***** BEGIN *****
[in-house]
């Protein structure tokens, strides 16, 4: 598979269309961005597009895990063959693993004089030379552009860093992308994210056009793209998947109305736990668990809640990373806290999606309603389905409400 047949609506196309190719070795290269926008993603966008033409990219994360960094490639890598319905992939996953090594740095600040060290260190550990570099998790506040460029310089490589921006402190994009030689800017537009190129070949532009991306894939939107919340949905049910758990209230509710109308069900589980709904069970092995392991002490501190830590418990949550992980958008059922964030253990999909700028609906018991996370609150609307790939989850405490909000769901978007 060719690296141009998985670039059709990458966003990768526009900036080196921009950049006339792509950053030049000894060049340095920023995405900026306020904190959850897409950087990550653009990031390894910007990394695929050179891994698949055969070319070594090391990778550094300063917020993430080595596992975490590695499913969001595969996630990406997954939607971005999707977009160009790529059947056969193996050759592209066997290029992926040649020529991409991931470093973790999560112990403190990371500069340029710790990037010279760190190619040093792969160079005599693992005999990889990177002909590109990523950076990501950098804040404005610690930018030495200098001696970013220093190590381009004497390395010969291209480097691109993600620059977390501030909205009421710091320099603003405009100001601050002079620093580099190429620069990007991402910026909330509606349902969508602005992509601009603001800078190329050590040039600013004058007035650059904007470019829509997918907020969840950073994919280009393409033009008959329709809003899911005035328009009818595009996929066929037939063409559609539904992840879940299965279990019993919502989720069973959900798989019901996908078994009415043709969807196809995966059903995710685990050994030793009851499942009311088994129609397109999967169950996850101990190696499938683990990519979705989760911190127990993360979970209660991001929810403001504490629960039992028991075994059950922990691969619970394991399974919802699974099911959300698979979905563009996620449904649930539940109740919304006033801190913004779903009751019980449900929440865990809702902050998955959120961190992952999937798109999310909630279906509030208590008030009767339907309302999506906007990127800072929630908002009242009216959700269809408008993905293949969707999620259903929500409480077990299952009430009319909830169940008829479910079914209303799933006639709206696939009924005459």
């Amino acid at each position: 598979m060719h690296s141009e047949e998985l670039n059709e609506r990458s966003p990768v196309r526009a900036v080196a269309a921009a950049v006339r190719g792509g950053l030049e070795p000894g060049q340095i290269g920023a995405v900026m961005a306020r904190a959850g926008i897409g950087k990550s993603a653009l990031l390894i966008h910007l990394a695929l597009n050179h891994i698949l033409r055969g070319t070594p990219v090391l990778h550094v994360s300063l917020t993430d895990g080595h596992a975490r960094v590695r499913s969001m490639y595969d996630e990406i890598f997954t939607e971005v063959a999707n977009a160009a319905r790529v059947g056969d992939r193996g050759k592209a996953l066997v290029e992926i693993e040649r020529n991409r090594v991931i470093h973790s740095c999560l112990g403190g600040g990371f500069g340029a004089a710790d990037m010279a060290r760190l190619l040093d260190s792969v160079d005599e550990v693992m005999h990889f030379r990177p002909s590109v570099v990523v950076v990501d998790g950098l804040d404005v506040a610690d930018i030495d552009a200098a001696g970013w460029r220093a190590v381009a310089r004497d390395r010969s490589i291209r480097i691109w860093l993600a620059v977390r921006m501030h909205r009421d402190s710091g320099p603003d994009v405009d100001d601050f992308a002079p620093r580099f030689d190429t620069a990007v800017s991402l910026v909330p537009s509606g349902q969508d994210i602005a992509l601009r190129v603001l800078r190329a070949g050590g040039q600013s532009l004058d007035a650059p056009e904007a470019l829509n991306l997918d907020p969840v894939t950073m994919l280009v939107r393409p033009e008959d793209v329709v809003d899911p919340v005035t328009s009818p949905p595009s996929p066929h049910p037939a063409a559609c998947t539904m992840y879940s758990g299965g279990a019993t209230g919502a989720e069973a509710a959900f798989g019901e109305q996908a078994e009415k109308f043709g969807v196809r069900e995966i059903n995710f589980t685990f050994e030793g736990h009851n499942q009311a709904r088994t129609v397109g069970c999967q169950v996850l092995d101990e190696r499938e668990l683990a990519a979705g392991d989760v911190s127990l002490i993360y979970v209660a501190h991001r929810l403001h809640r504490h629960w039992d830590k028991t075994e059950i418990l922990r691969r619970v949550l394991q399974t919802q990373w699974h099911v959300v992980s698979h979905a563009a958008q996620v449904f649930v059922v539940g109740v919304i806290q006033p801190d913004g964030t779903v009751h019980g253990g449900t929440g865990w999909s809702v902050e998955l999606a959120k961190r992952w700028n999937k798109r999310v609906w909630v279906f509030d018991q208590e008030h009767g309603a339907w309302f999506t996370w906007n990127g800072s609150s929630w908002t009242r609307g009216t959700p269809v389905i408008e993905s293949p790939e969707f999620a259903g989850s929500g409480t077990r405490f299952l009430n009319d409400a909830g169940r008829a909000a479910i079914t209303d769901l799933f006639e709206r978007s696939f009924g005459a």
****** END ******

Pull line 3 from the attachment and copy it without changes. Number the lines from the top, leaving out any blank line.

């Amino acid at each position: 598979m060719h690296s141009e047949e998985l670039n059709e609506r990458s966003p990768v196309r526009a900036v080196a269309a921009a950049v006339r190719g792509g950053l030049e070795p000894g060049q340095i290269g920023a995405v900026m961005a306020r904190a959850g926008i897409g950087k990550s993603a653009l990031l390894i966008h910007l990394a695929l597009n050179h891994i698949l033409r055969g070319t070594p990219v090391l990778h550094v994360s300063l917020t993430d895990g080595h596992a975490r960094v590695r499913s969001m490639y595969d996630e990406i890598f997954t939607e971005v063959a999707n977009a160009a319905r790529v059947g056969d992939r193996g050759k592209a996953l066997v290029e992926i693993e040649r020529n991409r090594v991931i470093h973790s740095c999560l112990g403190g600040g990371f500069g340029a004089a710790d990037m010279a060290r760190l190619l040093d260190s792969v160079d005599e550990v693992m005999h990889f030379r990177p002909s590109v570099v990523v950076v990501d998790g950098l804040d404005v506040a610690d930018i030495d552009a200098a001696g970013w460029r220093a190590v381009a310089r004497d390395r010969s490589i291209r480097i691109w860093l993600a620059v977390r921006m501030h909205r009421d402190s710091g320099p603003d994009v405009d100001d601050f992308a002079p620093r580099f030689d190429t620069a990007v800017s991402l910026v909330p537009s509606g349902q969508d994210i602005a992509l601009r190129v603001l800078r190329a070949g050590g040039q600013s532009l004058d007035a650059p056009e904007a470019l829509n991306l997918d907020p969840v894939t950073m994919l280009v939107r393409p033009e008959d793209v329709v809003d899911p919340v005035t328009s009818p949905p595009s996929p066929h049910p037939a063409a559609c998947t539904m992840y879940s758990g299965g279990a019993t209230g919502a989720e069973a509710a959900f798989g019901e109305q996908a078994e009415k109308f043709g969807v196809r069900e995966i059903n995710f589980t685990f050994e030793g736990h009851n499942q009311a709904r088994t129609v397109g069970c999967q169950v996850l092995d101990e190696r499938e668990l683990a990519a979705g392991d989760v911190s127990l002490i993360y979970v209660a501190h991001r929810l403001h809640r504490h629960w039992d830590k028991t075994e059950i418990l922990r691969r619970v949550l394991q399974t919802q990373w699974h099911v959300v992980s698979h979905a563009a958008q996620v449904f649930v059922v539940g109740v919304i806290q006033p801190d913004g964030t779903v009751h019980g253990g449900t929440g865990w999909s809702v902050e998955l999606a959120k961190r992952w700028n999937k798109r999310v609906w909630v279906f509030d018991q208590e008030h009767g309603a339907w309302f999506t996370w906007n990127g800072s609150s929630w908002t009242r609307g009216t959700p269809v389905i408008e993905s293949p790939e969707f999620a259903g989850s929500g409480t077990r405490f299952l009430n009319d409400a909830g169940r008829a909000a479910i079914t209303d769901l799933f006639e709206r978007s696939f009924g005459a």